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Fig. 1. Effects of acetaminophen and carbon tetrachloride on diene conjugates production in rat liver mitochondria in vivo. The rats were given ethanol (6 g/kg, i.p.) or saline. Six hours later they were injected with acetaminophen (1 g/kg, i.p.) or carbon tetrachloride (1 ml/kg, i.p.) and were sacrificed 2 h thereafter. Values are mean + SE (n = 4-S). * Indicates P < 0.05. ** Indicates P c 0.01.

Statistics Statistical significance was assessed by Student’s t-test and P values less than 0.05 are considered statistically significant.
RESULTS

In vivo experiments Diene conjugates were measured as a marker of lipid peroxidation in vivo. Acetaminophen administration did not affect diene conjugates in either mitochondria (Fig. 1) or microsomes (Fig. 2), and the effect of ethanol was minimal. Carbon tetrachloride treatment, however, tended to increase diene conjugates in both fractions and the increase was significant in combination with a prior administration of ethanol (Figs. 1 and 2). In vitro experiments NADPH-dependent and Fe2’-ascorbic acid-induced lipid peroxidation were measured in liver microsomes as TBA reactive substances. Acetaminophen apparently inhibited this reaction in the enzymatic system (Table I) and showed no apparent effect in the non-enzymatic system (Table II). These effects of acetaminophen were

10

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Fig. 2. Effects of acetaminophen and carbon tetrachloride on diene conjugates production in rat liver microsomes in vivo. The rats were given ethanol (6 g/kg, i.p.) or saline. Six hours later they were injected with acetaminophen (I g/kg, i.p.) or carbon tetrachloride (1 ml/kg, i.p.) and were sacrificed 2 h thereafter. Values are mean f SE (n = 4-5). * Indicates P < 0.05. ** Indicates P < 0.01.

not significantly affected by the addition of ethanol (Tables I and II). On the other hand, carbon tetrachloride increased lipid peroxidation and ethanol further enhanced this reaction in both systems (Tables I and II).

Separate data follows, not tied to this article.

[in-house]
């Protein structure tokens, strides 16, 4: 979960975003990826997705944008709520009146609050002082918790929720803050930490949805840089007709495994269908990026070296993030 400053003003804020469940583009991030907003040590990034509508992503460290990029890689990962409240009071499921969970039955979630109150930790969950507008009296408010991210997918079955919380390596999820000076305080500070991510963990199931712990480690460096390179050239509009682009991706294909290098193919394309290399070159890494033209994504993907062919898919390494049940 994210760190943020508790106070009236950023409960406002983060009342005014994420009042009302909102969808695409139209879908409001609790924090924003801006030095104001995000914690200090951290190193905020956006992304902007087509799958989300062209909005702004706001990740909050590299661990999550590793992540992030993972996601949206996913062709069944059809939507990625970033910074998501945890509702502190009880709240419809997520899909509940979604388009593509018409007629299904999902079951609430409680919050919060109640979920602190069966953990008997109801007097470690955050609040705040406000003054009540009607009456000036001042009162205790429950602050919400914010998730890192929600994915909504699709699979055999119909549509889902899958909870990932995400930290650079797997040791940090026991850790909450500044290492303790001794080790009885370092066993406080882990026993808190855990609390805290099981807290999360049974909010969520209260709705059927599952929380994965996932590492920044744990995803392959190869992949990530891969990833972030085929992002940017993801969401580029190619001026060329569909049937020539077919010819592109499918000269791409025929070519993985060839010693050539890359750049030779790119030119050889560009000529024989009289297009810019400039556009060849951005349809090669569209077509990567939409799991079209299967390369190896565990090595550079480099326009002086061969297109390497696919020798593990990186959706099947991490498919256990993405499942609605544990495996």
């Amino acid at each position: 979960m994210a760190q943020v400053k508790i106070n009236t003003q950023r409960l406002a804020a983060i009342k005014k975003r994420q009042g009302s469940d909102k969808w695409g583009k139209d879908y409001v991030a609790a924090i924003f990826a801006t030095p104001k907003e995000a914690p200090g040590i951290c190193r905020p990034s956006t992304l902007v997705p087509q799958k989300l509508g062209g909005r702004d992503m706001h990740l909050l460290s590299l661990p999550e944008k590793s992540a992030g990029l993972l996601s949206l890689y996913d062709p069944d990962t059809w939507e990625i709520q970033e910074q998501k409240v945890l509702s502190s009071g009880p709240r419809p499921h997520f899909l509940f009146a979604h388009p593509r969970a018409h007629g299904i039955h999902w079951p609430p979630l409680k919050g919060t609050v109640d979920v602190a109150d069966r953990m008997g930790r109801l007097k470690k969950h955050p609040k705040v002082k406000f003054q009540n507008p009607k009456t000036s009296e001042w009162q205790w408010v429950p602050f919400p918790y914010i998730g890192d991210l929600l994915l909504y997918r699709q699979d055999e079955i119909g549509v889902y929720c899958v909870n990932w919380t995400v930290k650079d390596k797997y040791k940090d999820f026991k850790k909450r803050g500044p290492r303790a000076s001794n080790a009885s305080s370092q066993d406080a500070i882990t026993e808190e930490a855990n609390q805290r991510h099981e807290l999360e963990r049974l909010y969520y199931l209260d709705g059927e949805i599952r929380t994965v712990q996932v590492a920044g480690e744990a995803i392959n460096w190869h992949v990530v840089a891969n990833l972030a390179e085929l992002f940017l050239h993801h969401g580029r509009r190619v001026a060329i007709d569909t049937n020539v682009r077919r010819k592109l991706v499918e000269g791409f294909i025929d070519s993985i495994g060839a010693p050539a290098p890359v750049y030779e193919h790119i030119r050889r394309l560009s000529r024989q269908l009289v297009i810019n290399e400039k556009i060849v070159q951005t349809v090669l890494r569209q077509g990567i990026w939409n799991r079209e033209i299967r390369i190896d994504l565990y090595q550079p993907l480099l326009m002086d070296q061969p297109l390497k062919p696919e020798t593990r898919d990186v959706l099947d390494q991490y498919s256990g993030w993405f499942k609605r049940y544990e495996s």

DISCUSSION

The present study shows that acetaminophen does not enhance lipid peroxidation in vivo and rather inhibited lipid peroxidation in vitro. On the other hand, carbon tetrachloride enhances lipid peroxidation in vivo and in vitro, and this effect of carbon tetrachloride is more apparent in the presence of ethanol. We have previously reported that acute ethanol administration enhances carbon tetrachloride-induced hepatotoxicity [5]. Therefore, enhanced lipid peroxidation in the present study correlates well with the in vivo toxicity study. In that study acetaminophen-induced hepatotoxicity was inhibited by acute ethanol administration [5] and covalent binding of acetaminophen to proteins was decreased [ 111. In the present study lipid peroxidation was not increased by acetaminophen, and ethanol administration did not decrease lipid peroxidation, suggesting that lipid peroxidation may not play a significant role in the hepatotoxicity of acetaminophen. In the previous

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TABLE I EFFECTS OF ACETAMINOPHEN AND CARBON TETRACHLORIDE ENT LIPID PEROXIDATION IN RAT LIVER MICROSOMES I Control Acetaminophen ccl, Ethanol CCI, + acetaminophen Ccl, + ethanol Acetaminophen + ethanol 24.3 ? 2.3 10.9 f os* 33.2 f 2.1* 28.1 IT0.7 15.8 + 2.3* 36.9 _+l.l* 11.6 f 1.8* II 3.5 + 2.4 f 6.5 + 4.4 + 4.0 + 7.6 f 3.3 f 0.5 0.6* 0.6* 0.4 0.4 OS** 0.2 ON NADPH-DEPEND-

Rat liver microsomes were incubated as described in Materials and Methods. Values are expressed as nmol TBA reactive substance/mg protein/l5 min and mean f SE (n = 4). I, prepared in 1.15% KCl; II, prepared in 1.15% KC1 containing 1 mM EDTA. * Indicates P < 0.05 compared with controls. ** Indicates P < 0.05 compared with CC&.

study, covalent binding of acetaminophen to proteins was decreased by ethanol treatment and correlated well with the hepatotoxicity [l 11. The present study is in accordance with previous data [12] which demonstrated a minimal increase of ethane after acetaminophen administration. Other studies were mostly carried out in the mouse and under different experimental conditions such as vitamin E deficiency or fasting [3]. Therefore, although lipid peroxidation may occur under some experimental conditions, it does not necessarily correlate with hepatotoxicity.

TABLE II EFFECTS OF ACETAMINOPHEN AND CARBON TETRACHLORIDE ON Fe2’/L-ASCORBIC ACID-DEPENDENT LIPID PEROXIDATION IN RAT LIVER MICROSOMES Control Acetaminophen ccl, Ethanol CC& + acetaminophen CC& + ethanol Acetaminophen + ethanol 3.7 + 4.1 f 5.1 + 4.1 f 4.0 f 6.8 f 3.9 f 0.3 0.2 0.2* 0.2* 0.4 0.4* 0.4

Rat liver microsomes were incubated as described in Materials and Methods. Values are expressed as nmol TBA reactive substance/mg protein/l5 min and mean f SE (n = 8). Microsomes were prepared in 1.15% KCl. * Indicates P < 0.05 compared with control.

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In conclusion, the role of lipid peroxidation in acetaminophen-induced hepatotoxicity appears to be minimal, although it plays an important role in carbon tetrachloride-induced hepatotoxicity.
ACKNOWLEDGEMENT

Part of this study was supported by Grant-in-aid 02304040 and 03670355 from the Japanese Ministry of Education, Science, and Culture.